Well, it’s that time of year again, folks. The school summer holidays are almost upon us. In my case, I’ll finish up my classes for the semester next week. For those of you working as ALTs in the public school system, it will probably be about a week to ten days later.
It is perhaps in the summer holidays when the divide between the differing types of employee in the ALT sector in Japan becomes most pronounced.
For direct hire ALTs (those employed directly by a city or prefectural government, or a government sponsored scheme such as the JET program) not much really changes. You will still have to report to school every day even though there is precious little work to do. We may, if we’re lucky, get three to five days discretionary summer leave, in addition to our annual entitlement, but this is very much a case by case issue, and such leave is not by any means guaranteed.
On the plus side, it can be somewhat amusing around this time to observe the lengths your Japanese colleagues will go to in order to create so-called “busy work” for themselves. Those in the ALT community who work for dispatch companies—at last count more than two-thirds the entire ALT market in Japan—are either very lucky or the opposite, depending on how you view things
Basically, most dispatch ALTs will be given about five weeks off work at this time. “Yay! I get to go and explore Japan!” they may be thinking to themselves—but good luck with that when you’re probably only getting at most 60 percent of your usual monthly salary. Sadly, in an increasing number of cases, these unfortunate teachers aren’t paid anything at all for their work in August. Rent and other expenses of course remain the same as they always have during the working months. All of a sudden that week long jaunt to Okinawa seems a bit less likely, doesn’t it?
Whether you’re an ALT with nothing to do in August or a JET who has to pretend it’s business as usual despite a lack of work in your tray, there are plenty of things one can do to make the most of this time of year.
1) Japanese study
Now, depending on which of the two categories you fall into, how much time you can dedicate to Japanese study may depend entirely on your working schedule. However, across Japan at this time, a lot of Japanese language schools will offer three- or four-week intensive courses, to allow you to make the most of your time. If you’re planning on taking an exam such as the Japanese Language Proficiency Test in December, then an August preparatory course may be the way to go.
If, on the other hand, you still have to report for work as normal during most of August, then perhaps your best chance to improve your technique would be to pick up a textbook such as Minna no Nihongo (or something similar) and just plough through as much of the book as you can before the end of the summer.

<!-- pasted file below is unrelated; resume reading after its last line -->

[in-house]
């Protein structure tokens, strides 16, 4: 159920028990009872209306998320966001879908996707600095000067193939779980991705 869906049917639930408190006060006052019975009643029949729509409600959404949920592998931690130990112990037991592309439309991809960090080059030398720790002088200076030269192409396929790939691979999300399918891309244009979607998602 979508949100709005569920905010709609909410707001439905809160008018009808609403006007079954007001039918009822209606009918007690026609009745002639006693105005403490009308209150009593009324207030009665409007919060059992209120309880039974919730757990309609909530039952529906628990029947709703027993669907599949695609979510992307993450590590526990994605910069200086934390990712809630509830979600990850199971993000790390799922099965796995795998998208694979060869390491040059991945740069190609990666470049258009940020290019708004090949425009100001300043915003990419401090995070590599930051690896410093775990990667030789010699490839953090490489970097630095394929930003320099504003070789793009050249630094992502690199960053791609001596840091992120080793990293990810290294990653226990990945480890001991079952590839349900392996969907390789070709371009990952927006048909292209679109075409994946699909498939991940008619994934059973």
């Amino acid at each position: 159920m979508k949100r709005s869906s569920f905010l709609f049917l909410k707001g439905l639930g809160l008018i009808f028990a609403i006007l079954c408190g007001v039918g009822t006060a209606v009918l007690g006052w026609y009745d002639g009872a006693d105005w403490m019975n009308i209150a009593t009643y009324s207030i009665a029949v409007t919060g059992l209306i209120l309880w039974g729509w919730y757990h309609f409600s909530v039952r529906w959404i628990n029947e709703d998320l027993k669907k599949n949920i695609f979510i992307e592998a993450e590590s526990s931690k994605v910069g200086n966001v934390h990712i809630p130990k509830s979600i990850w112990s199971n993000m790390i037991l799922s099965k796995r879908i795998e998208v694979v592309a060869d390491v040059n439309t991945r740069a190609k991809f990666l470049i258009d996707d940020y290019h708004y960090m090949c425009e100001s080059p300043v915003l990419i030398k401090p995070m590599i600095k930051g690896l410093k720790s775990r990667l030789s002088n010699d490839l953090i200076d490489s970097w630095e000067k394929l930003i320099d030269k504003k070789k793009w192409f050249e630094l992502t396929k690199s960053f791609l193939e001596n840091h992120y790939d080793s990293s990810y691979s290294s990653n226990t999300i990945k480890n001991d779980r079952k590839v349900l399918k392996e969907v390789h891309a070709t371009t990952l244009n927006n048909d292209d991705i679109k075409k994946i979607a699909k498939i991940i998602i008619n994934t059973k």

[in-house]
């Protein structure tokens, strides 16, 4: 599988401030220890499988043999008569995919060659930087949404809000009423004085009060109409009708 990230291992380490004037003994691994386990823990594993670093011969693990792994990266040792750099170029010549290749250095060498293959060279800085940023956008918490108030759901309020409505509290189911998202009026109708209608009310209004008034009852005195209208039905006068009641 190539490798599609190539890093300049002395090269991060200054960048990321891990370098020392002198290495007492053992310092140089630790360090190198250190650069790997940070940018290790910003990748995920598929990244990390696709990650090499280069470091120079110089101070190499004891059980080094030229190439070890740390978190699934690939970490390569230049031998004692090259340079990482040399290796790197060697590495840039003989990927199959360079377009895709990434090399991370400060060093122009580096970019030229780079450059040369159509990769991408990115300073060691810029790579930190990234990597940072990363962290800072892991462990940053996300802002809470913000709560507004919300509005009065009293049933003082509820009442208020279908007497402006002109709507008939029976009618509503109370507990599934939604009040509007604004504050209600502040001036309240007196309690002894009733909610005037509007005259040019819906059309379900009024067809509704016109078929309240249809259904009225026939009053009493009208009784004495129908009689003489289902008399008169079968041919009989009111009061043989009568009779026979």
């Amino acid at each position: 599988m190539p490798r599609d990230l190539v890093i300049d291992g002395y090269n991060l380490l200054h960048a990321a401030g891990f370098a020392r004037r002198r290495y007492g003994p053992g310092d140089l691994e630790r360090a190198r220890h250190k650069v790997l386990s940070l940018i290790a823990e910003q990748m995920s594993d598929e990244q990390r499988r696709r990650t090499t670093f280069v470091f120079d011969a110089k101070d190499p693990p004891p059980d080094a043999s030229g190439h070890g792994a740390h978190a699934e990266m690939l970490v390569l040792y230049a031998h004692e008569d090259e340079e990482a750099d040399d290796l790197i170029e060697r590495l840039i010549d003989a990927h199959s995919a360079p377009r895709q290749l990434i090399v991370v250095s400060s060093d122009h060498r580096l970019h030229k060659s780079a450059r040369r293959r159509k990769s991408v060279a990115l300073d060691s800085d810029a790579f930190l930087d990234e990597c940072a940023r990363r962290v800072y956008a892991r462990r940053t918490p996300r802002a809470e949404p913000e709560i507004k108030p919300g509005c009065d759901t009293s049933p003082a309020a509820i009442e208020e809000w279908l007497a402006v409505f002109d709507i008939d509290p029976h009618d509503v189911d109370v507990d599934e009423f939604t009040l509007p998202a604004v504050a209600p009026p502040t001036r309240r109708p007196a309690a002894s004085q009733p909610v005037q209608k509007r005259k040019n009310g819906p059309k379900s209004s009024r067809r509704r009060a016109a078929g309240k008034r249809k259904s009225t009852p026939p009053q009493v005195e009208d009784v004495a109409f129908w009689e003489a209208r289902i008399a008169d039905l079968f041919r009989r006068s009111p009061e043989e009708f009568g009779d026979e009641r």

Smartphone apps and audio visual courses could also be an option—if you have a particularly accommodating school.
2) Get fit and sporty
Although there are no classes at school during the summer vacation, at junior and senior high schools the summer sports clubs will be in full swing. Have you wanted to learn how to play soccer? Never held a baseball bat in your life? Ever watched a judo or kendo match and wondered what the hell was going on? Well, now is your chance to find out.
Go along and visit the clubs. Play some sports if you can, if not then just watch. Either way, it will be good to interact with your students during the summer and get to know them a bit better. If nothing else, it will hopefully make them a bit more receptive to your instructions come class time again in the autumn.
If you’re not at school in August, then why not hit the gym. It’s a good way to get fit and at only ¥8-10,000 per month, a gym membership is a good way to keep yourself occupied without breaking the bank.
3) Get a head start on preparing next semester’s lessons
Probably the least fun—but most worthwhile—thing to do in your August downtime.
In just five days last summer, I managed to map out an entire lesson schedule and materials for my junior high grades 1, 2 and 3. It certainly saved me a lot of stress come term time, when occasionally forgetful colleagues can, albeit unintentionally, throw you under the bus by forgetting to meet with you for lesson planning. Getting at least some kind of head start in August will save you considerable headaches further down the line. It also underlines your professionalism to your colleagues when it comes time for that dreaded contract renewal.
As you can see, whether you’re actually at school working or not, there are plenty of things you can do this August to keep you occupied as an ALT in Japan.
Then again, you could just get the phone out and play Angry Birds.